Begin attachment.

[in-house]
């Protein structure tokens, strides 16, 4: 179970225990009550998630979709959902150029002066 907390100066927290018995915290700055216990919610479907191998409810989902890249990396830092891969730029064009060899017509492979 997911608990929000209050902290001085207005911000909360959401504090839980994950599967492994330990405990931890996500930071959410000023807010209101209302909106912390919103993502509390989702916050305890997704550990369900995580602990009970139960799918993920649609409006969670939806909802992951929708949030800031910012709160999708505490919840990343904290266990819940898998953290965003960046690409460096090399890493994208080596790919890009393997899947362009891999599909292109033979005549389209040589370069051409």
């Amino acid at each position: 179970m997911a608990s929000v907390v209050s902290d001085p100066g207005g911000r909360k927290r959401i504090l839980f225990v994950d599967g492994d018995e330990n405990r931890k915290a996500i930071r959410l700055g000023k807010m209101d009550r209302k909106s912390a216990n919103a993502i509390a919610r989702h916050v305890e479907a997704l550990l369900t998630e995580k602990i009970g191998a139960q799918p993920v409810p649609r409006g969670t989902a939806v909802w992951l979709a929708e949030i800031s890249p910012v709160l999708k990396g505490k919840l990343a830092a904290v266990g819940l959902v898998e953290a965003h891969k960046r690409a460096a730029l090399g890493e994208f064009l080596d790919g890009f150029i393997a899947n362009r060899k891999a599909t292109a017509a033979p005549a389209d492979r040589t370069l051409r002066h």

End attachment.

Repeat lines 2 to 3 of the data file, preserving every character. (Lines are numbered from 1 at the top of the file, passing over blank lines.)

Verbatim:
């Protein structure tokens, strides 16, 4: 179970225990009550998630979709959902150029002066 907390100066927290018995915290700055216990919610479907191998409810989902890249990396830092891969730029064009060899017509492979 997911608990929000209050902290001085207005911000909360959401504090839980994950599967492994330990405990931890996500930071959410000023807010209101209302909106912390919103993502509390989702916050305890997704550990369900995580602990009970139960799918993920649609409006969670939806909802992951929708949030800031910012709160999708505490919840990343904290266990819940898998953290965003960046690409460096090399890493994208080596790919890009393997899947362009891999599909292109033979005549389209040589370069051409």
């Amino acid at each position: 179970m997911a608990s929000v907390v209050s902290d001085p100066g207005g911000r909360k927290r959401i504090l839980f225990v994950d599967g492994d018995e330990n405990r931890k915290a996500i930071r959410l700055g000023k807010m209101d009550r209302k909106s912390a216990n919103a993502i509390a919610r989702h916050v305890e479907a997704l550990l369900t998630e995580k602990i009970g191998a139960q799918p993920v409810p649609r409006g969670t989902a939806v909802w992951l979709a929708e949030i800031s890249p910012v709160l999708k990396g505490k919840l990343a830092a904290v266990g819940l959902v898998e953290a965003h891969k960046r690409a460096a730029l090399g890493e994208f064009l080596d790919g890009f150029i393997a899947n362009r060899k891999a599909t292109a017509a033979p005549a389209d492979r040589t370069l051409r002066h």